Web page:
On April 22, millions of people around the world celebrated the 42nd annual Earth Day. People everywhere received reminders to turn off their lights, bike instead of drive, and take shorter showers. But did you know that the amount of electricity it takes to produce a burger far surpasses the amount that you could save by turning off your lights? The environmental factors relating to food are often overlooked by environmental enthusiasts. And that’s why many of us at PETA spent our weekend volunteering at Earth Day events across the country, educating the public about one of the most important things that you can do to “go green”—go vegan.
Tabling on Earth Day is always exciting because most of the people I encounter are already aware of the many issues facing our environment and society, so all I have to do is explain that animal agriculture is one of the largest contributors to climate change, pollution, rainforest destruction, water contamination, and more—and provide a simple way to help. We handed each person one of PETA’s vegetarian/vegan starter kits, which are filled with facts, tips, resources, and delicious vegan recipes, so that every person left with the tools they needed to go vegan.
I had conversations with many people, who ranged from die-hard meat-eaters from cattle-raising families in Montana to those who have been vegetarian for 20 years and vegan long before I even knew what the word meant. At an Earth Day festival this past weekend, one man came up to the booth with no indication of whether he was the former, the latter, or somewhere in between. I said to him, “Did you know that you can save more water by going vegetarian for one day than by not showering for almost three months?” He replied, “Well then, I wonder how much water I’ve saved by being vegetarian for 18 years!” Huge smiles broke out on both our faces. He winked and said, “I’m glad you guys are out here,” before walking away. Conversations are not always that easy, but every conversation I have plants a seed in an individual’s mind, and one never knows how profoundly that will affect them and what changes they will make in their life as a result.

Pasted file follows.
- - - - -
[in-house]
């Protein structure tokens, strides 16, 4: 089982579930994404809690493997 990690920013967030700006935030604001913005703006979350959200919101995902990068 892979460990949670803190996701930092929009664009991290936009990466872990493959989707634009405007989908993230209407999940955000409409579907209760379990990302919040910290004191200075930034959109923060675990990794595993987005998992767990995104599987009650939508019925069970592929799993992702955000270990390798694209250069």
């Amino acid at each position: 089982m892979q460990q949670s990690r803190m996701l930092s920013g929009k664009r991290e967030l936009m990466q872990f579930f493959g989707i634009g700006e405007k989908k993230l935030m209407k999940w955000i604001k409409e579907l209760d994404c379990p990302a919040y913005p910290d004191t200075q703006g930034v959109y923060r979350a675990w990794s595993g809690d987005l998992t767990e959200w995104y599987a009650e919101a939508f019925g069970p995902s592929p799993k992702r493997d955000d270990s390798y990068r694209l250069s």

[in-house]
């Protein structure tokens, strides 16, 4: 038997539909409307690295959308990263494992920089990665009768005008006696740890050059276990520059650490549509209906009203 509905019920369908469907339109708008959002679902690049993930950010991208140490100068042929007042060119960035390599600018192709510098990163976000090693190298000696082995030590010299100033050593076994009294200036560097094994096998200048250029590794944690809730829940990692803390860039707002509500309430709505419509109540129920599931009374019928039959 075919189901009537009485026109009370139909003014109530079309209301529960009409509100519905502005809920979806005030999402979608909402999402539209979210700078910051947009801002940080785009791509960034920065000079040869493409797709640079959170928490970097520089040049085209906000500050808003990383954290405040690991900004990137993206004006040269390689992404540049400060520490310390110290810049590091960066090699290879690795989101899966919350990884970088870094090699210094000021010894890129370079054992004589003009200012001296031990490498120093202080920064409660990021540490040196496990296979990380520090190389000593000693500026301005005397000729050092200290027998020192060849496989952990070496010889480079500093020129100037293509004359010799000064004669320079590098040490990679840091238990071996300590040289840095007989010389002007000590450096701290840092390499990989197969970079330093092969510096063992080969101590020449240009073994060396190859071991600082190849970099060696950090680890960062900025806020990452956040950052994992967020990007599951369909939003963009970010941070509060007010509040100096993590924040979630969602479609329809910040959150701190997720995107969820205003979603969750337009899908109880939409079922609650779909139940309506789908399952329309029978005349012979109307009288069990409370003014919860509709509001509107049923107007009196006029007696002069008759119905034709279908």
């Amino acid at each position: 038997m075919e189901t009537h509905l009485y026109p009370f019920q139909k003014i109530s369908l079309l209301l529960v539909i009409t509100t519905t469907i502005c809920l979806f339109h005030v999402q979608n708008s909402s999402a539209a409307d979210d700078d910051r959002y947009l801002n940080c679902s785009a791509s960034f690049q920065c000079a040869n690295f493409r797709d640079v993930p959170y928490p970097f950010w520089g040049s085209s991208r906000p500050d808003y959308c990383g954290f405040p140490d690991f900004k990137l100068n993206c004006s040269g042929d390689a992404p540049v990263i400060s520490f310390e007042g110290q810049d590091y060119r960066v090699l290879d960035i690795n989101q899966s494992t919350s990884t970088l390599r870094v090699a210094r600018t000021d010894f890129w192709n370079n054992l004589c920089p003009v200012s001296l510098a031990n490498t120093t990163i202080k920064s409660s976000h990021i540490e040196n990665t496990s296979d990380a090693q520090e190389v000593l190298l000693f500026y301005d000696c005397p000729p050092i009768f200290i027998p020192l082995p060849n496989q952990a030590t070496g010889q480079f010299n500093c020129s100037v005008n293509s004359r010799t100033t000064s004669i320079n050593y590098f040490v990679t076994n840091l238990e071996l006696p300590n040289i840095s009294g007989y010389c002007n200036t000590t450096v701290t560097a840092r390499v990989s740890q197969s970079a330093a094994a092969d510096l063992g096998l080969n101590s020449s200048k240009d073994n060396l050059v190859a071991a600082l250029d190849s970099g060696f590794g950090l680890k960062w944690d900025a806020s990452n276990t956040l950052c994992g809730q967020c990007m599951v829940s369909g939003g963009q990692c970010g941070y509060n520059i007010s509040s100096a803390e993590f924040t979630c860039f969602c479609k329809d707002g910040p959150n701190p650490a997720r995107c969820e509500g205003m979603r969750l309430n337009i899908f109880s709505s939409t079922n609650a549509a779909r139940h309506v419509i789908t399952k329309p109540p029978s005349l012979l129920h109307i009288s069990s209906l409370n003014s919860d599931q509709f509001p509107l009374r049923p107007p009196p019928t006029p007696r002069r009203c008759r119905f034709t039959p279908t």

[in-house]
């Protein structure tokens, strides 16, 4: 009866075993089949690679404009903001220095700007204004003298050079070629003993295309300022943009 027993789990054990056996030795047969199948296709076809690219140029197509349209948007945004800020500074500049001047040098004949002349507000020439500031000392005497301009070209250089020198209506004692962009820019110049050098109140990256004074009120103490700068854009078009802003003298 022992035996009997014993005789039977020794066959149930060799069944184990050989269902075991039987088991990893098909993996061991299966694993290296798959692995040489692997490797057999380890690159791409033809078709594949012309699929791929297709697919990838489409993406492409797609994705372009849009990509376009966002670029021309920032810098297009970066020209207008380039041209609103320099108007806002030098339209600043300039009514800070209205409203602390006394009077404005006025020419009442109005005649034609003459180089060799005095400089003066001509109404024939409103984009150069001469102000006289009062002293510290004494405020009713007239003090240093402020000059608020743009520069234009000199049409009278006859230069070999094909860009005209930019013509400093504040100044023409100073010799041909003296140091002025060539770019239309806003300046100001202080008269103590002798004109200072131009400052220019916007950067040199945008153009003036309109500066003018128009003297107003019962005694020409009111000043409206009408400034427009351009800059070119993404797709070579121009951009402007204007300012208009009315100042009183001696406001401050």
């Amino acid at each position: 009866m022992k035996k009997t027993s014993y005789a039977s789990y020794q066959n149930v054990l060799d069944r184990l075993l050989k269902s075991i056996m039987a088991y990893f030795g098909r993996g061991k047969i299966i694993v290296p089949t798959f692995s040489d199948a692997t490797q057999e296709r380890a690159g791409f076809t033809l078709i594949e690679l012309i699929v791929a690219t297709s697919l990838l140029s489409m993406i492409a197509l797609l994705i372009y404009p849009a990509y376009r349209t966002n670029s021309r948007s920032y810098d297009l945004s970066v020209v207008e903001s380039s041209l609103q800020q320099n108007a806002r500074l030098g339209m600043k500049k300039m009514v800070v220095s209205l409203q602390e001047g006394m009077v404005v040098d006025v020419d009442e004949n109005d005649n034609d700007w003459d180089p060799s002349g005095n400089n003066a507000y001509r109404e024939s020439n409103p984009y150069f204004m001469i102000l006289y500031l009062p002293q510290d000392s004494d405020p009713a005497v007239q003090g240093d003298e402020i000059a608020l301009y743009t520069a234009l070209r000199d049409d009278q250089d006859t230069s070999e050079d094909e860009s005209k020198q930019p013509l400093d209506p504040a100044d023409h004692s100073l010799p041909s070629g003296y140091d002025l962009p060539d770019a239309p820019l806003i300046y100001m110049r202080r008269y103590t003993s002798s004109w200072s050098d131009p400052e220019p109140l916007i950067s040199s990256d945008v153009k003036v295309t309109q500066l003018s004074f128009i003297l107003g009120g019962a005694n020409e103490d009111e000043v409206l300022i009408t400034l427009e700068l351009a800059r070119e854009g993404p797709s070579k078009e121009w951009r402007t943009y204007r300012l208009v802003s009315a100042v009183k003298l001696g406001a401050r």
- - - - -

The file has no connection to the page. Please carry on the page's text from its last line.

It’s easy and inexpensive to host a booth at an Earth Day event or at other environment fairs and festivals throughout the year. But for those who don’t have time to organize a booth or can’t rustle up volunteers to help, it’s even easier to order some literature from PETA and just stand on a street corner and hand them out yourself. If you’re too shy for that, you can always wear a T-shirt or a button with a message on it, and you’ll be spreading awareness without even trying!
We can all make Earth Day about more than just switching off your lights. We can make it about being truly green by eating green. Now imagine if each one of us was out there spreading awareness … we would change the world.
Did you do anything for Earth Day?
Make your time with your friends and family—including your animal companions—even more meaningful.